pecially in the case of broadband non-Gaussian pro-
cess [13]. The rainow method can identify cycles as
closed hysteresis loops and can provide range and
mean values for each cycle. This method was recently
Fig. 1. Schematic of the prediction of wind-induced fatigue. used by Xu [14] and Jancauskas et al. [15] to count
34 K. Suresh Kumar / Computers and Structures 75 (2000) 3144

cycles of wind-induced pressures. Moreover, the recent gram, [H ] displaying the distribution of pressure cycles
standardization of this methodology by Amzallag et al. over both cycle ranges and mean levels as a ratio of
[16] eliminates the presence of half cycles appearing in the total number of cycles. The MATLAB functions
the conventional rainow method. Therefore, this used for all the numerical applications in this paper
method has been adopted in this study to count the can be found in Ref. [6].
number of cycles present in pressure uctuations.
The rainow procedure applied in this investigation
consists of four major steps: (1) extraction of extrema, 2.3. Estimation of total fatigue loading
(2) extraction of cycles, (3) treatment of residue and
(4) storing cycles. A basic treatment of the loading, Claddings are exposed to a spectrum of wind speeds
namely extraction of extrema, is required before the during their life time. Corresponding to the variation
rainow procedure can be applied. In step (1), peaks of wind speed, the number of cycles presents in press-
as well as valleys of a pressure time series are identied ure uctuations vary as well. On the other hand, the
and stored as a sequence of extrema (S ). In step (2), fatigue damage of cladding usually accumulates
the cycles are extracted from the sequence of extrema throughout its life time depending on the material
based on the rules explained in Ref. [16]. The cycle type. Therefore, for the design of cladding correspond-
extraction procedure starts with the rst four succes- ing to a particular wind return period and specic life
sive points (1, 2, 3, and 4) in a sequence of extrema time, such uctuations in wind speed have to be taken
(S ). Thereafter, three consecutive ranges are deter- into account. In this study, it is assumed that the
mined: DS1 jS2 S1 j, DS2 jS3 S2 j and DS3 buildings are located in temperate climate regions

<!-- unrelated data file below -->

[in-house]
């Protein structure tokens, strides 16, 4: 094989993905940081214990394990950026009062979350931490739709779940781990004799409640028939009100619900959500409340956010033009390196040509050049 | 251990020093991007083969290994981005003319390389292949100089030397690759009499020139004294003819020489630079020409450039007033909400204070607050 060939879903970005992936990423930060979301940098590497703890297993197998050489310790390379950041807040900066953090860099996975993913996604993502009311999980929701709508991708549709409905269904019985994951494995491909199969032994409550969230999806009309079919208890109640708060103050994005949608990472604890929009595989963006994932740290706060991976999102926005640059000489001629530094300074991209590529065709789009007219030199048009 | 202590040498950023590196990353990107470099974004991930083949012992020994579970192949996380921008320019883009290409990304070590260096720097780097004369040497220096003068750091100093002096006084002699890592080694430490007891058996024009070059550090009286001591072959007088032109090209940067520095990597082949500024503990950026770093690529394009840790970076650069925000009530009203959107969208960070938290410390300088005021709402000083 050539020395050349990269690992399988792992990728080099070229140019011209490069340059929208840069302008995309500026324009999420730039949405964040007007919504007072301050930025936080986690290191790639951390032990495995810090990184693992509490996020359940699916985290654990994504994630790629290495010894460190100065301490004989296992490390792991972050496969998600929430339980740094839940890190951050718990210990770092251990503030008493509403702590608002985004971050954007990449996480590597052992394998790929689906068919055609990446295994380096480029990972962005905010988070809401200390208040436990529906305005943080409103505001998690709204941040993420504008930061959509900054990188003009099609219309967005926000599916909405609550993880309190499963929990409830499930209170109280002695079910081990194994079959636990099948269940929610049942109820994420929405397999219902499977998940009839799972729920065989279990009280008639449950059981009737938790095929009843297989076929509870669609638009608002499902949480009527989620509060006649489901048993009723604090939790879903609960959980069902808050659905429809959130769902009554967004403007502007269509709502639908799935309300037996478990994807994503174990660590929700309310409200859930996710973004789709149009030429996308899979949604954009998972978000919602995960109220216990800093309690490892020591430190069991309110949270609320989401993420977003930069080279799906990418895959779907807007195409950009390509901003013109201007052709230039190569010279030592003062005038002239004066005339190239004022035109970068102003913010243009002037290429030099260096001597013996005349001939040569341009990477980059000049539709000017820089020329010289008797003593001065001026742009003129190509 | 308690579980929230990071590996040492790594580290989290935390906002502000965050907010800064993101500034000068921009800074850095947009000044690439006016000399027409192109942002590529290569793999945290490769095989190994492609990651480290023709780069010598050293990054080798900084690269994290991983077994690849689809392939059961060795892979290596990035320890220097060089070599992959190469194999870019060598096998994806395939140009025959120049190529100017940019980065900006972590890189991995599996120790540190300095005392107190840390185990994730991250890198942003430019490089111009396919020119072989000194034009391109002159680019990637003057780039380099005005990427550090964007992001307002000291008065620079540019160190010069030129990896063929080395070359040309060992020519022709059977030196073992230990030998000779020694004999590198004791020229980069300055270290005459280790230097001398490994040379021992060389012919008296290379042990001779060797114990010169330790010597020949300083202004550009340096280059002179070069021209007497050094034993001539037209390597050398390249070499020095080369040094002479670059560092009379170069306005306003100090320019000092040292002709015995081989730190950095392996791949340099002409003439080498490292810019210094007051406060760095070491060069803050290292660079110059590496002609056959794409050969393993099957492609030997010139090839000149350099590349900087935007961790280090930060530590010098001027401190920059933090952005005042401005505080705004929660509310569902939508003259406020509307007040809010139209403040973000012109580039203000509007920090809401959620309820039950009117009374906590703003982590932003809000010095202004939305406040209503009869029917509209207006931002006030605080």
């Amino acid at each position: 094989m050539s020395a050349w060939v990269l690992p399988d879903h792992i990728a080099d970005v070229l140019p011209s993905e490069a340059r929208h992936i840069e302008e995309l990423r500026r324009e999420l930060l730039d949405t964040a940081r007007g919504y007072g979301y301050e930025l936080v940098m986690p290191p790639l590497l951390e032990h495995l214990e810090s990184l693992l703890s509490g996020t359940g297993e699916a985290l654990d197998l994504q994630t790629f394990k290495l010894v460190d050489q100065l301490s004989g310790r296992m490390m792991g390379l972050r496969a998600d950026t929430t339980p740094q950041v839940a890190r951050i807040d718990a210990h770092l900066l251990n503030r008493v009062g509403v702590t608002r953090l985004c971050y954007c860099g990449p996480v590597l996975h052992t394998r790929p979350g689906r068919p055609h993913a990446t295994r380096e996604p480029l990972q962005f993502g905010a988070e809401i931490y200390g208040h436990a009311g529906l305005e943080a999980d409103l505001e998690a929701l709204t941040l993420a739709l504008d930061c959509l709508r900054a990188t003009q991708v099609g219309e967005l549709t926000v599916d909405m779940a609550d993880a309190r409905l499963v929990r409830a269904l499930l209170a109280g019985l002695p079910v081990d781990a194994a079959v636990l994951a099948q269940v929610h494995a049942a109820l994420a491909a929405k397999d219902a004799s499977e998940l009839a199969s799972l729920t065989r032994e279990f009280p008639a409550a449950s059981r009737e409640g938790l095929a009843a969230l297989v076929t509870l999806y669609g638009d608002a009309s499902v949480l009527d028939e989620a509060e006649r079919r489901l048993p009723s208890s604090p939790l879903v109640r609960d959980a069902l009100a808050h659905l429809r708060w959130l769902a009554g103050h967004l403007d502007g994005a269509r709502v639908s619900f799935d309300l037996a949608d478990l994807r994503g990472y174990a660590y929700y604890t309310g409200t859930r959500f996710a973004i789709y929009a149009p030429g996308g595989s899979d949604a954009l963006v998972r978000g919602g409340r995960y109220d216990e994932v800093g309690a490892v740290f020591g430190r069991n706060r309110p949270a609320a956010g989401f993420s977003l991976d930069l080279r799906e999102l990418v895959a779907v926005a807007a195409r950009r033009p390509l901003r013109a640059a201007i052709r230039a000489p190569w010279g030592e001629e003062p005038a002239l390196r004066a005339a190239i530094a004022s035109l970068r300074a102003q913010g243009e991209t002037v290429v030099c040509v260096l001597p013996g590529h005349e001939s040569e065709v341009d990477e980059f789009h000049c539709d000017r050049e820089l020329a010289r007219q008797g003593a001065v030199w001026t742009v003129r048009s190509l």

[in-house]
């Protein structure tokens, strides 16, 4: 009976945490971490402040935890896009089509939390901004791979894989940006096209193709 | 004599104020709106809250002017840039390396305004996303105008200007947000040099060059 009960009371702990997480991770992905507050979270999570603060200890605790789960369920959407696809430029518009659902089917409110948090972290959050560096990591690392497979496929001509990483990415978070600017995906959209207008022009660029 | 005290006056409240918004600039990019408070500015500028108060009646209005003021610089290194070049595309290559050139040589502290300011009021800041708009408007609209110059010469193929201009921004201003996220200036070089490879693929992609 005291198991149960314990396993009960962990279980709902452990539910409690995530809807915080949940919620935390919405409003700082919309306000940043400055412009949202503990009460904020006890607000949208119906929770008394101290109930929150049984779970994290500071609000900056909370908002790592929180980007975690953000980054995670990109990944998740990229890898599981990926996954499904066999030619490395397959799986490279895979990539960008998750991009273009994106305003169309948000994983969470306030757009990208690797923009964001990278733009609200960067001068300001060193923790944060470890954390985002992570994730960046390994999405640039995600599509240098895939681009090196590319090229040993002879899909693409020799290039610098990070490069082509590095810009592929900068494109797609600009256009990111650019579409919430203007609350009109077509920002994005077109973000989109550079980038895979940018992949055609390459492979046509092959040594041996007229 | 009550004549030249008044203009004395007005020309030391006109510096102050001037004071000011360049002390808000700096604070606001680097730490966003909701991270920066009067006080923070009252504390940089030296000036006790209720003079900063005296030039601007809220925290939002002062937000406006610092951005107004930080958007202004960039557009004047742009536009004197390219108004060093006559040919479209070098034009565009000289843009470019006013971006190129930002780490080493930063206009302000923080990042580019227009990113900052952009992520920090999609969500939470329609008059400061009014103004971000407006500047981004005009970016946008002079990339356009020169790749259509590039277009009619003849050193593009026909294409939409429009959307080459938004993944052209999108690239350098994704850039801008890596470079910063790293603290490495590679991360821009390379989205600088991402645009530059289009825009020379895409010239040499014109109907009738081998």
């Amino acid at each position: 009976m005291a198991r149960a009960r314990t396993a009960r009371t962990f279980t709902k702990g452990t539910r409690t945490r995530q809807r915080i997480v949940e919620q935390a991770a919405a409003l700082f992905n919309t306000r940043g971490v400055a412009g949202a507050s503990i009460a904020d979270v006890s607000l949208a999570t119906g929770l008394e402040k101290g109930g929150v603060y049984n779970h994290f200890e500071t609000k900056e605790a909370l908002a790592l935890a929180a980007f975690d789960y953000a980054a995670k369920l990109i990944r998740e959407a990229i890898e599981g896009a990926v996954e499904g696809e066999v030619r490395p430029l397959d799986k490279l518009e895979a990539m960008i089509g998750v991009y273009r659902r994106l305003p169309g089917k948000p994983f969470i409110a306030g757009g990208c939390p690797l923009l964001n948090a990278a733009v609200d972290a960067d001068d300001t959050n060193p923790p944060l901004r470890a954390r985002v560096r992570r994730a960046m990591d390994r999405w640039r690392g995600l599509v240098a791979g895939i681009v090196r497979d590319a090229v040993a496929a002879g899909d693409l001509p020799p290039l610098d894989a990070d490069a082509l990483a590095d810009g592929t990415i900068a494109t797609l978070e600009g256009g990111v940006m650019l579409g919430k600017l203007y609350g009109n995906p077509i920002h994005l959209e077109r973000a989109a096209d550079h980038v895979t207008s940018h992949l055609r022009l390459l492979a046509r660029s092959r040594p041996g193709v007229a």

jS4 S3 j: If DS2 RDS1 and DS2 RDS3 , then: (1) the where the predominant source of high wind speeds is
cycle represented by its extreme values S2 and S3 is large-scale and frequently occurring non-tropical
extracted; (2) the two points S2 and S3 are discarded; cyclone systems. The long-term wind climate of the
(3) the two remaining parts are connected to each corresponding location is integrated with the simulated
other. If not, the following point is considered and the fatigue characteristics of the pressure uctuations to
same procedure is applied using points 2, 3, 4 and the obtain the total fatigue loading using a probabilistic
new point, 5. The procedure is repeated until the last approach similar to that of Xu [14]. The eect of wind
point of the sequence is reached. The leftover points direction on the pressure cycle distribution is not con-
(points that are not included in cycle extraction) con- sidered in the present approach.
stitute the residue. Further, the cycles can be extracted The probability that the mean hourly wind velocity
from a residue by adding the residue to itself and Vi at a particular location is in a small interval of
applying the previous rainow technique to the specied velocity DV is
sequence composed of two residues, which is carried  
out in step (3). The residue left out of this procedure is DV DV
P Vi RVi RVi 1PVi DV 3
identical to the rst one. In this way, the sequence can 2 2
be decomposed into cycles completely. Note that care
Consequently, for a given mean hourly wind velocity
should be taken while joining the two residues.
at building height Vi ), the number of cycles at a tap
Depending on their initial and nal relative values and
location Nvi has been estimated using
slopes, AFNOR A03-406 [17] provides some special
way of joining two residues. Note that the application Nvi n Vi PVi DV T 4
of rainow method will result in number of cycles cor-
responding to various mean and range values of press- where, n number of cycles per hour per one m/s of
ures. It may be further necessary to quantify these mean hourly wind velocity at building height; and T
established cycles in a more comprehensive and sim- design life of cladding in hours. The distribution of the
plistic way so that it can be applied in practice, which cycles Nvi over all cycle ranges and mean levels can be
is carried out in step (4). Within this context, the mean estimated by
and range values of cycles are divided into certain
number of classes of constant width interval, and all Nvi Nvi H 5
values (mean and range) located in a given class are where, H cycle histogram. Thereafter, the follow-
replaced by a representative value of this class (the ing equation gives the total load cycle distribution of
mean value is usually chosen). Finally, the number of the designated tap:
cycles corresponding to representative mean and range
of each class is stored in a matrix format for further X
NT Nvi 6
analysis. The outputs of this exercise are (1) maximum i
pressure cycle range, Cprmax, (2) the total number of